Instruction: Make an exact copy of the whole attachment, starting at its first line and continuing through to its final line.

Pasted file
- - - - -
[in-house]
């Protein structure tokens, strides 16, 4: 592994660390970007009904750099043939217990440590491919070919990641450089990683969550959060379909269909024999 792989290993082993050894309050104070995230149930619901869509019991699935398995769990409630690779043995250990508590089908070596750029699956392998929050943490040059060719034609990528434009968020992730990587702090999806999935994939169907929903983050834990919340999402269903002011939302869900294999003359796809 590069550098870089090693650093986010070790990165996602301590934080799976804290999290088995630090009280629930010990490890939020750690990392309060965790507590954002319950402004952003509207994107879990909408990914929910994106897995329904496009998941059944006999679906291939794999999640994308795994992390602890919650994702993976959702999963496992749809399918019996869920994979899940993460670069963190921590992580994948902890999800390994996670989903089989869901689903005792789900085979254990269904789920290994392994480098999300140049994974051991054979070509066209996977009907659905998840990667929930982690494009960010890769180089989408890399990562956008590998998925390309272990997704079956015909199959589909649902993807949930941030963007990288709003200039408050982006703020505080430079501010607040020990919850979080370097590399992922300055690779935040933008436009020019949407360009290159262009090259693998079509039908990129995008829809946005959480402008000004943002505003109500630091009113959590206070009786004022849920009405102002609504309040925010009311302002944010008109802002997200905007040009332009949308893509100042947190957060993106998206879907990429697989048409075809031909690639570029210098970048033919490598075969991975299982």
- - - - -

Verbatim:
[in-house]
């Protein structure tokens, strides 16, 4: 592994660390970007009904750099043939217990440590491919070919990641450089990683969550959060379909269909024999 792989290993082993050894309050104070995230149930619901869509019991699935398995769990409630690779043995250990508590089908070596750029699956392998929050943490040059060719034609990528434009968020992730990587702090999806999935994939169907929903983050834990919340999402269903002011939302869900294999003359796809 590069550098870089090693650093986010070790990165996602301590934080799976804290999290088995630090009280629930010990490890939020750690990392309060965790507590954002319950402004952003509207994107879990909408990914929910994106897995329904496009998941059944006999679906291939794999999640994308795994992390602890919650994702993976959702999963496992749809399918019996869920994979899940993460670069963190921590992580994948902890999800390994996670989903089989869901689903005792789900085979254990269904789920290994392994480098999300140049994974051991054979070509066209996977009907659905998840990667929930982690494009960010890769180089989408890399990562956008590998998925390309272990997704079956015909199959589909649902993807949930941030963007990288709003200039408050982006703020505080430079501010607040020990919850979080370097590399992922300055690779935040933008436009020019949407360009290159262009090259693998079509039908990129995008829809946005959480402008000004943002505003109500630091009113959590206070009786004022849920009405102002609504309040925010009311302002944010008109802002997200905007040009332009949308893509100042947190957060993106998206879907990429697989048409075809031909690639570029210098970048033919490598075969991975299982």